Why you must read Adrianne Noel’s The Year After
After her overbearing mother’s sudden death, young English professor Maddie finds her world turned upside down when she leaves New York City for her family’s home in the Colorado mountains. She plans to stay only a few weeks, but, then again, she never expects to find her father posting his profile on singles websites or her sister planning a wedding worthy of a bridal magazine.
When a childhood friend shows up to her boozy thirtieth birthday party and looks at her in a way he never did in high school, Maddie jumps at the chance for a love of her own. But when her new boyfriend turns into a rogue worthy of a Victorian novel, Maddie finds consolation in her friendship with the maverick sculptor Jackson. She determines not to fall for him, even though her eccentric aunts remind her that she’s the only one not getting married.
As Maddie adopts the unlikely role of maid-of-honor to both her sister and soon-to-be stepmother, she discovers that she still lives under her mother’s shadow. Only by confronting the past and her mother’s memory can she embrace love and the family she’s always wanted.
Nice setup. This is obviously a romance novel, right?
Does that mean it appeals to a different demographic?
If you like Barbara O’Neal (How to Bake a Perfect Life), Kristin Hannah (Firefly Lane), or Karen White (Sea Change), you’ll love my book. If we are talking movies, the story is a cross between Catch and Release (Jennifer Garner as the Colorado girl-next-door) and The Family Stone (a quirky family dealing with a mother’s illness and death).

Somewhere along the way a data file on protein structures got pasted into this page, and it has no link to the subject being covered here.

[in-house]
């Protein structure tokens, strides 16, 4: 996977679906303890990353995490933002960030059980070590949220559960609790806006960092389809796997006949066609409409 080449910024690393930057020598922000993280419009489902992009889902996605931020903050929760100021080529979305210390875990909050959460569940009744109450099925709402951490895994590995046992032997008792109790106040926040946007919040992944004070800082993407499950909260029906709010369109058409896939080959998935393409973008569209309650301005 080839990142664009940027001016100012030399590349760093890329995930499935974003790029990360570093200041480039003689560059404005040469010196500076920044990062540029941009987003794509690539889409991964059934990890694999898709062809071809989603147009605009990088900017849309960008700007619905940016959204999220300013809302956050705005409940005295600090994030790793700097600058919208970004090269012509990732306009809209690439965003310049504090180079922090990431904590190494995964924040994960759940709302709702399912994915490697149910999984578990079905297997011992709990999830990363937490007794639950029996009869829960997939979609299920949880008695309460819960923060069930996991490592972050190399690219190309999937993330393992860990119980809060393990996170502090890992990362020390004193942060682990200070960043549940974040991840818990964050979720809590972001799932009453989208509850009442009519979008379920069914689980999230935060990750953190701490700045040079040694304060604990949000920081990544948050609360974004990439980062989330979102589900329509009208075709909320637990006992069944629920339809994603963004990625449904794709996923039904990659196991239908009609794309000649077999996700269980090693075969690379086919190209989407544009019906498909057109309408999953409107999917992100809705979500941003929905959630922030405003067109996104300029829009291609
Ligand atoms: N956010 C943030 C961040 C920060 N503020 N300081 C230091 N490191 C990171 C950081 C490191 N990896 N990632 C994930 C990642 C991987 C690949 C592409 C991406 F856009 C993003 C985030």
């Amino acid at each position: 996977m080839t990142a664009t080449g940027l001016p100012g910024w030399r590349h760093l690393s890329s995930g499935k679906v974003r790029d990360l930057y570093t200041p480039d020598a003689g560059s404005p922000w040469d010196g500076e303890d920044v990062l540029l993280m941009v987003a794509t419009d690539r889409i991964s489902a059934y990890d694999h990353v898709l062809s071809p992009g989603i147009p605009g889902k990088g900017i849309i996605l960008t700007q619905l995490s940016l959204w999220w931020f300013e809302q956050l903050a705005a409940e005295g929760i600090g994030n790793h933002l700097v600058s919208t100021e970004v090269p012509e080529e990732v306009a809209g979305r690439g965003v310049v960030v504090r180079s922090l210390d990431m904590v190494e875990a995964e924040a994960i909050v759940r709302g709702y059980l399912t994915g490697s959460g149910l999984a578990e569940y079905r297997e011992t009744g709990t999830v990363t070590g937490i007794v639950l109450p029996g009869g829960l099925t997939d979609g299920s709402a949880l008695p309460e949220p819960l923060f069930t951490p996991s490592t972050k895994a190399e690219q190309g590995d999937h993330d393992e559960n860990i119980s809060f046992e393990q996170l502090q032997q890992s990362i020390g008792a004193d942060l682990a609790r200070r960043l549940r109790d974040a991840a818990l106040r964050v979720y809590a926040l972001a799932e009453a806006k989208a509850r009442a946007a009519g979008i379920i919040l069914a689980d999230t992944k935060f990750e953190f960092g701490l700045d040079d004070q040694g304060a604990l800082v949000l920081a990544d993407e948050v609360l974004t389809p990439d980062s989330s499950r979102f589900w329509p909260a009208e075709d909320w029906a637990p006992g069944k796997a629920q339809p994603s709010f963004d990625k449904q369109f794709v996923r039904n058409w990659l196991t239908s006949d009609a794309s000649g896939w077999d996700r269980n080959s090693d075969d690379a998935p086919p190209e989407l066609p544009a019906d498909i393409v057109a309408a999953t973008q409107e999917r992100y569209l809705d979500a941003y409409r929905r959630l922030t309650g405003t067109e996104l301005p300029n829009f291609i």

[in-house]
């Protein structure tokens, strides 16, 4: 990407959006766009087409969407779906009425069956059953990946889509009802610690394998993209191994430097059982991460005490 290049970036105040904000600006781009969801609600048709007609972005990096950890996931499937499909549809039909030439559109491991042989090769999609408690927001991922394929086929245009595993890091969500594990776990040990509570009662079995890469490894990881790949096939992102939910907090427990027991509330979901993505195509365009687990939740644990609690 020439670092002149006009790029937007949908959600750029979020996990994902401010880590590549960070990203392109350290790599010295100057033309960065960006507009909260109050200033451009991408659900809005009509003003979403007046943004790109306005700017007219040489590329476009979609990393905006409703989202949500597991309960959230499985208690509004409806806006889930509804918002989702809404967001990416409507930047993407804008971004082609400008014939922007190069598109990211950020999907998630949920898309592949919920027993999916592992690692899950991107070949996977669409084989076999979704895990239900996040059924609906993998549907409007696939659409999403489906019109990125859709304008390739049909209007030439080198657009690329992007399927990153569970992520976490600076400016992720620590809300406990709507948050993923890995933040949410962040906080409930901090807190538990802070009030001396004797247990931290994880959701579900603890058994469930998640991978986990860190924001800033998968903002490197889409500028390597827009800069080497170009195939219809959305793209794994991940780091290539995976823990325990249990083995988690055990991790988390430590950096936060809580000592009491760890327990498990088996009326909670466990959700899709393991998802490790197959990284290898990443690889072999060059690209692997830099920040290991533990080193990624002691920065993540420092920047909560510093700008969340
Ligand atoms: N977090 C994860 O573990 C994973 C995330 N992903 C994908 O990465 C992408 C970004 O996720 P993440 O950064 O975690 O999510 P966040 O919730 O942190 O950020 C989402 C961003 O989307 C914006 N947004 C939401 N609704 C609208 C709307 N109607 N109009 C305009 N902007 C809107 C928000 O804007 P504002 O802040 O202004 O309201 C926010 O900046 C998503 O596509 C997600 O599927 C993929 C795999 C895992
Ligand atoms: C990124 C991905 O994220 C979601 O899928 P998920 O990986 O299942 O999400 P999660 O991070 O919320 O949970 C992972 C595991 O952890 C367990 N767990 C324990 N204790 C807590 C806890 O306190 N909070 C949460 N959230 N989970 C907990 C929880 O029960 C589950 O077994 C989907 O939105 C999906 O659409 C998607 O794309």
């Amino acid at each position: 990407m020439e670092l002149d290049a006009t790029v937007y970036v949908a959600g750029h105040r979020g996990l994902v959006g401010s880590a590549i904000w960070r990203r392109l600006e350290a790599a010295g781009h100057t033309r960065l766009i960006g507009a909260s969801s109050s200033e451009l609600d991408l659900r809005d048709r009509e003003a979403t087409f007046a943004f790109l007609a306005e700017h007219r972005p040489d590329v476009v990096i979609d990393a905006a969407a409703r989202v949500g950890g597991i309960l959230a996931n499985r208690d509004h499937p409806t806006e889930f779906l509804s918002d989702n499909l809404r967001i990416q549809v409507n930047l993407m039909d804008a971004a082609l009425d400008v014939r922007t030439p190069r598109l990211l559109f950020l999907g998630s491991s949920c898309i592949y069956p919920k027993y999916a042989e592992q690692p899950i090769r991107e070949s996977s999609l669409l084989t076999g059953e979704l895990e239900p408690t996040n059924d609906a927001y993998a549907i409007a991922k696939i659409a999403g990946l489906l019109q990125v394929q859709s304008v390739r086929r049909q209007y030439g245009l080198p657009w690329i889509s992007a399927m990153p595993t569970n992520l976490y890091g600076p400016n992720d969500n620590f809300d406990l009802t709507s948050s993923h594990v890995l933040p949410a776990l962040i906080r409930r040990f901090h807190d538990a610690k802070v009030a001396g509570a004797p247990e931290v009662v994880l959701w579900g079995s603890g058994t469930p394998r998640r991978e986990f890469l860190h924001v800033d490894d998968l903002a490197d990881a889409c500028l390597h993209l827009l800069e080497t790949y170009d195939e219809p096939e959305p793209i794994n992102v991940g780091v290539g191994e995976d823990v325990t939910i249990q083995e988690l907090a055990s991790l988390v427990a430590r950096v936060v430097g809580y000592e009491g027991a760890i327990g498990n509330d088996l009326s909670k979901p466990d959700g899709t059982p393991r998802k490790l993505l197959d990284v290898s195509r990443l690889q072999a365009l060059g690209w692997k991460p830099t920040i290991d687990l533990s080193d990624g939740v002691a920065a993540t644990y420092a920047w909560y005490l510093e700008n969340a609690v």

Tell us about the emotional journey Maddie goes on in this novel.
The novel is loosely based on my own experience of losing my mother to cancer. I wanted to capture the feeling of loss that coincides with the humor of a dysfunctional family trying to get on its feet again. It started out as a memoir, but I found myself adding fictional scenes—and my writing group discovered that they enjoyed reading the fictional parts better than the biographical ones. I ended up throwing out most of the biographical elements and fictionalizing the story.
So is there much of you left in the Maddie we meet on the pages?
Did you get your happily ever after? What is your life like now?
Have you written any other books?
How much can you tell us about it?
We should wrap up this interview so you can get on with it.
How easily do new storylines come to you? If we give you four random words – Man, Woman, Mexico, Future – can you give us a brief storyline?